China tops list of global manufacturers

By Tan Yingzi China Daily
Updated: 2010-06-24 00:00
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WASHINGTON — China has topped the list of global manufacturing powerhouses, thanks to its rising eminence in the sector over the past 10 years, a new worldwide research report released Wednesday shows.

The 2010 Global Manufacturing Competitiveness Index also shows that over the next five years, China, India and the Republic of Korea will continue to hold the top three positions, while the manufacturing super powers of the late 20th century — the United States, Japan and Germany — are expected to become less competitive.

In five years, the US, now ranked fourth,  will be edged out to fifth by Brazil, with Mexico moving to sixth, ousting Japan to seventh. Russia will by then rocket from 20th to 14th.

Other Western European nations will be similarly challenged, especially the Czech Republic, the Netherlands, Switzerland, the United Kingdom, Ireland, Italy and Belgium, a finding made more dramatic by the continuing upheaval of the Euro.

And China’s currency reforms, announced last weekend, will not affect the country’s manufacturing competitiveness, due to the large and growing domestic demand for local products, industry insiders said.

“No matter what happens to the exchange rate, China will have a robust manufacturing sector,” Samuel Allen, chairman of the Council on Competitiveness and chairman and CEO of Deere & Company, told China Daily.

“It is good for global markets to let the currency fluctuate, and certainly it will benefit US manufacturers.”

James Quigley, CEO of Deloitte Touche Tohmatsu, said the currency reform will benefit every country, including China.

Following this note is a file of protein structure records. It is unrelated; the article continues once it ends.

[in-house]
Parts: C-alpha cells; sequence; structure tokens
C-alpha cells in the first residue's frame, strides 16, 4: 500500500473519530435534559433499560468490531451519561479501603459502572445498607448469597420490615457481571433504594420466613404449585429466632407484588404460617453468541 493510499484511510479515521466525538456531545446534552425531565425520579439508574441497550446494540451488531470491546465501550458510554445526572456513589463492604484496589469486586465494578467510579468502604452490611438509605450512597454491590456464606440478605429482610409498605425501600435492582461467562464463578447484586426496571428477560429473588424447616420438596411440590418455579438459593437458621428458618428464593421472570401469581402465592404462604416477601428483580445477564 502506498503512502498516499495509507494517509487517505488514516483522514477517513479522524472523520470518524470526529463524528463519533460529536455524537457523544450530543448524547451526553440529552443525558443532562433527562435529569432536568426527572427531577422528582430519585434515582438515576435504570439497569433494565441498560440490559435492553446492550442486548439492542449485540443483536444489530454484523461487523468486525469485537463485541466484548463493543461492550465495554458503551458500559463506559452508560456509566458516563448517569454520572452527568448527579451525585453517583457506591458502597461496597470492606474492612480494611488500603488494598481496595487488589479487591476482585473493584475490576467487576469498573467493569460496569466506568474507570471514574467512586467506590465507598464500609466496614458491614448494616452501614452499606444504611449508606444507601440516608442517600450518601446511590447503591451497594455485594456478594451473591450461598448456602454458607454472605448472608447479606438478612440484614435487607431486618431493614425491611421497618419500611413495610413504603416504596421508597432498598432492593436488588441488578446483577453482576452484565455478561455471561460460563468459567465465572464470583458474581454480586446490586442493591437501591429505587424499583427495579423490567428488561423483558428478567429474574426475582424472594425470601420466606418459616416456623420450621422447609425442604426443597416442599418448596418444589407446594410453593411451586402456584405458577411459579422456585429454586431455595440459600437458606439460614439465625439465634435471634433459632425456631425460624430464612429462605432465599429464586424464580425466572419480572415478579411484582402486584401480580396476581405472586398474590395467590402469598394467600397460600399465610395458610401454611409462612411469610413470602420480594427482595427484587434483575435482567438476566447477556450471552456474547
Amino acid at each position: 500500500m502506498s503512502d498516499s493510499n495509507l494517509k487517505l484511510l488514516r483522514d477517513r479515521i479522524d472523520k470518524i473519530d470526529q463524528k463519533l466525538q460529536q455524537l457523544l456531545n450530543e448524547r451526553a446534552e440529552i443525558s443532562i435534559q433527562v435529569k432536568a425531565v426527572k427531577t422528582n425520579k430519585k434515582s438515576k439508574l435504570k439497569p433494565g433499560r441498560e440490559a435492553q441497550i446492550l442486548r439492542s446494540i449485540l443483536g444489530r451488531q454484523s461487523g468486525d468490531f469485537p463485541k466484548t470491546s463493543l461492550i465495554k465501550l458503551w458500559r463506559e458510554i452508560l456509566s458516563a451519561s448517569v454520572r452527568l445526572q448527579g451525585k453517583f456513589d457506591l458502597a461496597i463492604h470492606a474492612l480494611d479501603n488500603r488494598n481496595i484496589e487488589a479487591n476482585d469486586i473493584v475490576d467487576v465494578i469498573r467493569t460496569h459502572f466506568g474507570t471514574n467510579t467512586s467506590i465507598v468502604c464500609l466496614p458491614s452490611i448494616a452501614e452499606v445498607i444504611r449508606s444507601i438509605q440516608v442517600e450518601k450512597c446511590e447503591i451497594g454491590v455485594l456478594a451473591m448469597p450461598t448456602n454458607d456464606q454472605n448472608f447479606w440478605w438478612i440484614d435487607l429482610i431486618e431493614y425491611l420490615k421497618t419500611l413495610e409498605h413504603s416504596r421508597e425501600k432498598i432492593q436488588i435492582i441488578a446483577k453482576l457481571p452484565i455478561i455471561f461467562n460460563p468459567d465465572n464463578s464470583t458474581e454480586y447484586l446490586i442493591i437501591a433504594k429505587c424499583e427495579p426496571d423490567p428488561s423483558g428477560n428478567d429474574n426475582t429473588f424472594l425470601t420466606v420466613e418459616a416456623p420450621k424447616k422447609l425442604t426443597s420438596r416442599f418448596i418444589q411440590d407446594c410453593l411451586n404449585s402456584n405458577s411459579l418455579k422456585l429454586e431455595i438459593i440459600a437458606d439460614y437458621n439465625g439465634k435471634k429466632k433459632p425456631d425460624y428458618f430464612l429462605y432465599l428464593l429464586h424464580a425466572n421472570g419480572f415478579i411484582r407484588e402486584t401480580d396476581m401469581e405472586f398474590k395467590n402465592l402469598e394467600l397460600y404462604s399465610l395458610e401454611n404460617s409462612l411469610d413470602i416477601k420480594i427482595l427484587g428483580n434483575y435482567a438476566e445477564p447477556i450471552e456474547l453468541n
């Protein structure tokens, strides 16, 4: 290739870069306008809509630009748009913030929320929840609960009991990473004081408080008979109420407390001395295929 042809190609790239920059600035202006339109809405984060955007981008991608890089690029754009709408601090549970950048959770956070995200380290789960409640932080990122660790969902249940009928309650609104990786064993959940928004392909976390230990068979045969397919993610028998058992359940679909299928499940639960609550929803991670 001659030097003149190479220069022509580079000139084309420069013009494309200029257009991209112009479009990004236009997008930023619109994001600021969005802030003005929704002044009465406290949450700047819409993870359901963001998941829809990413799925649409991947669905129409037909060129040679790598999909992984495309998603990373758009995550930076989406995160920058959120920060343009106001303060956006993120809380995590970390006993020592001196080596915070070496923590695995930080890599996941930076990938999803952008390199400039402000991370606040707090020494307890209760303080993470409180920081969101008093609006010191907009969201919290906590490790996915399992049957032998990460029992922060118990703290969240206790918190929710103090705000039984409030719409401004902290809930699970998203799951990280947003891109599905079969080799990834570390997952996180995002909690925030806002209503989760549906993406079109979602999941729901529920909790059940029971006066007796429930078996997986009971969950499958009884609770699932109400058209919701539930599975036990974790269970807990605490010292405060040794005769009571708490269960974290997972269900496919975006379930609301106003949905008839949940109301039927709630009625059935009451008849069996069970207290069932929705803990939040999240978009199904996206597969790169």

“The rebalancing of world economy will be facilitated by allowing the currency to fluctuate more,” he said.

“I don’t think it (rebalancing) will be at the expense of China, and it is going to be for China to have sustained expansion in all our economies.”

Most respondents from China think their government makes competitiveness easy, compared with respondents in Europe and the US, with 70 percent citing government support of science, technology and innovation as advantageous.

But immigration policies and healthcare will inhibit China’s competitiveness, the report says.

Complex and strict immigration policies limit the mobilization of the workforce in China and impede the move of overseas talents to China. Lack of access to healthcare and insurance is also a major contributor to poverty and will result in high savings rates and reduced consumption.

The report, from Deloitte’s Global Manufacturing Industry Group and the US Council on Competitiveness, is based on a survey of more than 400 chief executives officers and senior manufacturing executives worldwide, conducted in late last year and early this year. It also draws on interviews with key manufacturing decision-makers.

“At its broadest level, the study confirms that the global competitiveness landscape for manufacturing is undergoing a transformational shift that will reshape the drivers of economic growth, high-value job creation, national prosperity and national security,” said Deborah Wince-Smith, president and chief executive officer of the US Council on Competitiveness, a leadership organization committed to ensure the US remains the world leader.

In addition to the rankings, the report indicates that access to talented executives capable of supporting innovations, not labor, materials or energy, is the key factor driving global competitiveness at manufacturing companies.

For those executives, talent-driven innovation, cost of labor and materials, energy cost and policies are the top three competitive drivers in manufacturing.

“Almost two thirds of all the R&D in this country comes out of the manufacturing sector, so it has always been a source of good jobs and a source of innovation in America,” said US Commerce Secretary Gary Lock in a video speech for the release of the report.

“Business cannot be successful unless we have highly educated workforce.”